What to Know about Leasing Commercial Property During COVID-19

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The Effects of COVID-19 on Leasing Commercial Property
With more than 30 states recently reporting surges in COVID-19 cases, many commercial property owners are looking toward a future that includes necessary social-distancing precautions. Despite the rise in cases, many states, including Washington, are continuing their efforts to reopen the economy. However, this reopening must also comply with state and CDC guidelines to help curb the spread of COVID-19. Here are a few considerations for tenants and property owners when it comes to commercial leases during this time.
Beware of Force Majeure Provisions
Force majeure provisions in commercial lease documents allow for the postponement or suspension of specific landlord and tenant duties. These provisions are meant to allow protection for both landlords and leases if they are unable to perform specified obligations, both time-sensitive and material, due to circumstances beyond either party’s control. However, force majeure provisions rarely apply to monetary obligations such as a tenant’s obligation to pay rent or for a landlord to fund a tenant improvement allowance. While most commercial leases may not include provisions specifically related to epidemics, pandemics, or infectious diseases, any provision that mentions “unforeseeable events” or “events or circumstances beyond either party’s control” should cover any disruption of obligations arising out of the current COVID-19 outbreak in the United States. We recommend that both tenants and landlords carefully review their leases to determine whether any interruption in obligations or duties (either for the tenants or the landlords) due to COVID-19 are covered under the force majeure provisions in the lease.
Office Space Alterations to Allow for Social Distancing
Another important consideration for commercial property owners is how to reduce the density of their leased office spaces to allow for social distancing. It is in both the tenants’ and landlords’ best interest to grant a tenant’s request to alter the office space to allow for social distancing. Landlords should make themselves available to their tenants to reasonably accommodate emergency alterations or other requests related to reduce the impact of COVID-19 on their employees and staff. We recommend that landlords and tenants work together to help implement steps needed to curb the spread of COVID-19 in a commercial space.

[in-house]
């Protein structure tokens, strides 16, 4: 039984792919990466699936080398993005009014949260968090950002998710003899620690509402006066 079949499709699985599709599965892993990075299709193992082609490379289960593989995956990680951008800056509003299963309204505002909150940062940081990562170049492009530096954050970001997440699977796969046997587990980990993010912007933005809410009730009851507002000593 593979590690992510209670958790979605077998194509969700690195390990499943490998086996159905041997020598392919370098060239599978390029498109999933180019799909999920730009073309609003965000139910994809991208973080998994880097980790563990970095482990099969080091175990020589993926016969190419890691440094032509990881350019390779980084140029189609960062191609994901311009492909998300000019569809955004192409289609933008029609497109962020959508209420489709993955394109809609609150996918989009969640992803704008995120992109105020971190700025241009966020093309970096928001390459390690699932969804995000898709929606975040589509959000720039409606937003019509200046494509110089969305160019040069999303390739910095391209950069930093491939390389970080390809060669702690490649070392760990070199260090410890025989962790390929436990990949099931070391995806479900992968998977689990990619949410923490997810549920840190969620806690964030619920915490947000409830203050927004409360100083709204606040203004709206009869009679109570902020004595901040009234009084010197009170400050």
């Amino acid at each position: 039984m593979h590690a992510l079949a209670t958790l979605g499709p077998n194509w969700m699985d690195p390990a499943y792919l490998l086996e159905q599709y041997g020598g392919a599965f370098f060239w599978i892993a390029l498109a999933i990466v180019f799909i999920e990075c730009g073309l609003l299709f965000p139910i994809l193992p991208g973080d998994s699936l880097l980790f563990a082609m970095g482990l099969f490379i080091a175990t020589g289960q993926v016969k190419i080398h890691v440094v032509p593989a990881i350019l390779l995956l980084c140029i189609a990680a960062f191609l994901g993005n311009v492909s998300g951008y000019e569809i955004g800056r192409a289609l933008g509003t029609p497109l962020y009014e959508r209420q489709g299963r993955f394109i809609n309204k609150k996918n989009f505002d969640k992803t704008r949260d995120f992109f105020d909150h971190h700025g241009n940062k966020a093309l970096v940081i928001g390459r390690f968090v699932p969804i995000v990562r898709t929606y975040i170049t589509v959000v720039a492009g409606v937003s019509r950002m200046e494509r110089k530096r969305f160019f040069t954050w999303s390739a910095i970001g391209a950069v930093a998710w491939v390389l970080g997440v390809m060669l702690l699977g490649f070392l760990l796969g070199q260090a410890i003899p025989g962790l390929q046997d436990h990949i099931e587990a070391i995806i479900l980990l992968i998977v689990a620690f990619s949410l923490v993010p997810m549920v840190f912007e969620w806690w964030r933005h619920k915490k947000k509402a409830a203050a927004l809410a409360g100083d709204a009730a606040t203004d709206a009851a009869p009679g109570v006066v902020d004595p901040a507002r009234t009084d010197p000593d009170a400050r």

Ideas to Promote Social Distancing in an Office Space

For businesses for which it’s not practical to have employees working from home for the foreseeable future, office space is a bit of a dilemma. How can you keep everyone safe while staying productive? Here are a few ideas to implement in your office space.

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Encourage employees to social distance and to refrain from high-fives, handshakes, and hugs to help curb the spread of COVID-19.

1. One-Direction Walkways

Consider implementing a one-direction path throughout the office to encourage social distancing and reduce contact between employees and staff. Contact a local sign-printing company to make placards for the floor.

2. Install Plastic Shields

Any employee who is in regular contact with the public, such as a receptionist, should have a protective shield between their workspace and customers. Some businesses may opt to include these shields between all work stations.

3. Move Desks

Office spaces are notoriously dense. Tenants may need to get creative with office layout to ensure each employee has at least six feet of distance from other employees, including walkways. Face employees away from each other, and ensure that each workspace is disinfected regularly.
Insurance Considerations
Business interruption insurance typically protects against business interruptions related to physical damage to commercial property. In the case that someone in a leased commercial space is infected or faced with a reasonable threat of infection (related to COVID-19), some landlords or property owners may wonder if these circumstances warrant “property damage” within an insurance policy’s business interruption provisions. However, unless the tenant has a corresponding right to abate rent under the lease, likely, landlords can’t claim this under their rent loss insurance. Both tenants and landlords should make sure they’re actively involved in coverage reviews with risk management consultants to understand whether (and to what extent) they have insurance protection for COVID-19 problems.
Communication Between Tenants and Landlords
One of the most important things for both tenants and landlords of commercial properties is communication. Proactive, open communication is critical to help protect against any potential impact from the current COVID-19 crisis in the United States. Cooperation benefits both parties, and trying to gain an advantage over either party is counterproductive to each party’s wellbeing.

How Can Kaufman Construction and Development Help You?
Kaufman Construction and Development has been designing, developing, constructing, and leasing throughout Western Washington for over half of a century. No matter what stage you are in, we can help you. If you’re looking for property to lease, call us today to get started. Our team has decades of combined experience and can help you find exactly what you’re looking for!

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